So many young people limit themselves these days on a daily basis by repeating certain mantras: “I’ll never be able to do that”
“I don’t know”
“I’m so stupid”
“I can’t do x”
“It’s not my fault”
“I don’t care”
Each and every one of these are coping mechanisms designed to allow a person to avoid being judged. That may seem counter-intuitive as the speakers of these and other similar self-limiting phrases are often harshly judged by their audiences yet, in some way, because it is “just something I always say”, they feel that they are cushioned from the very thing they fear… failure.
Before we look at a solution, I would like to give you to very different types of clients that I see who tend to say these sorts of things:
1. The Self-Abusers:
These people tend to have taken the worst of things that they have heard in their younger years and immortalized it their mind’s ear on an infinite playing loop.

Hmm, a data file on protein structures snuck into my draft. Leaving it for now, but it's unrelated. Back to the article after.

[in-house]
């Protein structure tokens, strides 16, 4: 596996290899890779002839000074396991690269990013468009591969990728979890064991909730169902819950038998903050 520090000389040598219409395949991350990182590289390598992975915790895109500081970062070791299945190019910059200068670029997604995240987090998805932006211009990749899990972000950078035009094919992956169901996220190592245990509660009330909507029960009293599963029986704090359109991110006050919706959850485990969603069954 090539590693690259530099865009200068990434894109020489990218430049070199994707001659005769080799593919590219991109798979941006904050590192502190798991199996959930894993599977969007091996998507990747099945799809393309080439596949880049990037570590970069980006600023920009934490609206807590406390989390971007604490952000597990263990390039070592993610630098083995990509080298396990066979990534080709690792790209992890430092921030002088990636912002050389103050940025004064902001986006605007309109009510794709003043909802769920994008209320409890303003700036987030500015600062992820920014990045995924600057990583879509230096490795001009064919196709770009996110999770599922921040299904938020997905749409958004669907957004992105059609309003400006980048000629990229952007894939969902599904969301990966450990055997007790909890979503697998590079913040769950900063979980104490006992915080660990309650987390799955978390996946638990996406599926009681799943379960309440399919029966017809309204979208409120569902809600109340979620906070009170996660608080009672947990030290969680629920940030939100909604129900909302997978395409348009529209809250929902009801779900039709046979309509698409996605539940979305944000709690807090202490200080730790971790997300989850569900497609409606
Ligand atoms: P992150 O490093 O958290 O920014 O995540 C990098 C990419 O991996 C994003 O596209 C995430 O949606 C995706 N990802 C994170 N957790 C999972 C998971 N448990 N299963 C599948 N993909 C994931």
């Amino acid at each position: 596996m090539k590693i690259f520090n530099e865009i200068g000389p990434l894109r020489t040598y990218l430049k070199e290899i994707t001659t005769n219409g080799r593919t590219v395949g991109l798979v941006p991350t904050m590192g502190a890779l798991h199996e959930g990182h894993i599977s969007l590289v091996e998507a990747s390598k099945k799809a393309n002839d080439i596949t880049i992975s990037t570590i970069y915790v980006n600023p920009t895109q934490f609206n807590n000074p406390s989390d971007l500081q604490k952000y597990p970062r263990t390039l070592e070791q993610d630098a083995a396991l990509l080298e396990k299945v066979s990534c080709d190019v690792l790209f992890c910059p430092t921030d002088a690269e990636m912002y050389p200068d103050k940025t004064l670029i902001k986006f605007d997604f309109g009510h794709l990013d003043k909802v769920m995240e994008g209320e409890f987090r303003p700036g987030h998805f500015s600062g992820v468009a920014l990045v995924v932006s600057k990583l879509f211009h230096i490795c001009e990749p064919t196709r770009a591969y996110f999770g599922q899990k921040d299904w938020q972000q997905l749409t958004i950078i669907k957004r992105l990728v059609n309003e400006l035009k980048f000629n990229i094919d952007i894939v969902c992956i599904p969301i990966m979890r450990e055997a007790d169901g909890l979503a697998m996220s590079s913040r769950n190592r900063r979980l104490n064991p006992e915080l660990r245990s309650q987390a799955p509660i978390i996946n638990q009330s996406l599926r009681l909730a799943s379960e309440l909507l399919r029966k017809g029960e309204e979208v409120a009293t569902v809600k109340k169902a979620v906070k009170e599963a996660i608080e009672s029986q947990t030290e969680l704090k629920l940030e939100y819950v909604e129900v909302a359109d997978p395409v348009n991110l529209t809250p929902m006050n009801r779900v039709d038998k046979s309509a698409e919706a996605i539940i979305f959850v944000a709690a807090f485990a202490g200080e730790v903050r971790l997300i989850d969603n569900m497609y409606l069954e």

2. The Harsh Critics:
Although this second group appears the same as the first group, they differ in that if you were to get to the bottom of their thought process, you would find that they are trying to tell the listener that they know they messed up and that they care. (Strange but true).
In both cases, I recommend that they go to a on-line video site of their choosing and check out their favorite products’ commercials. We analyze a few of them (that I feel gets the point across) and learn that the most effective way to cement or change a belief is by repeating it over and over.
If this works in the negative, then maybe it can work for positive.
We then take one thing that they can sort-of agree is a good thing about themselves and come up with a phrase. They then try repeating it over and over. After that, we look for a time in their lives when they felt strong, or powerful and we create an inventory of feelings, sounds, smells and sights that accompany this wonderful moment. We finally mix those feelings with the original positive phrase and within three weeks… the first level of changes begin.
Is it quick? No.
Is it easy? Not really.
Does it work? When done correctly… every time.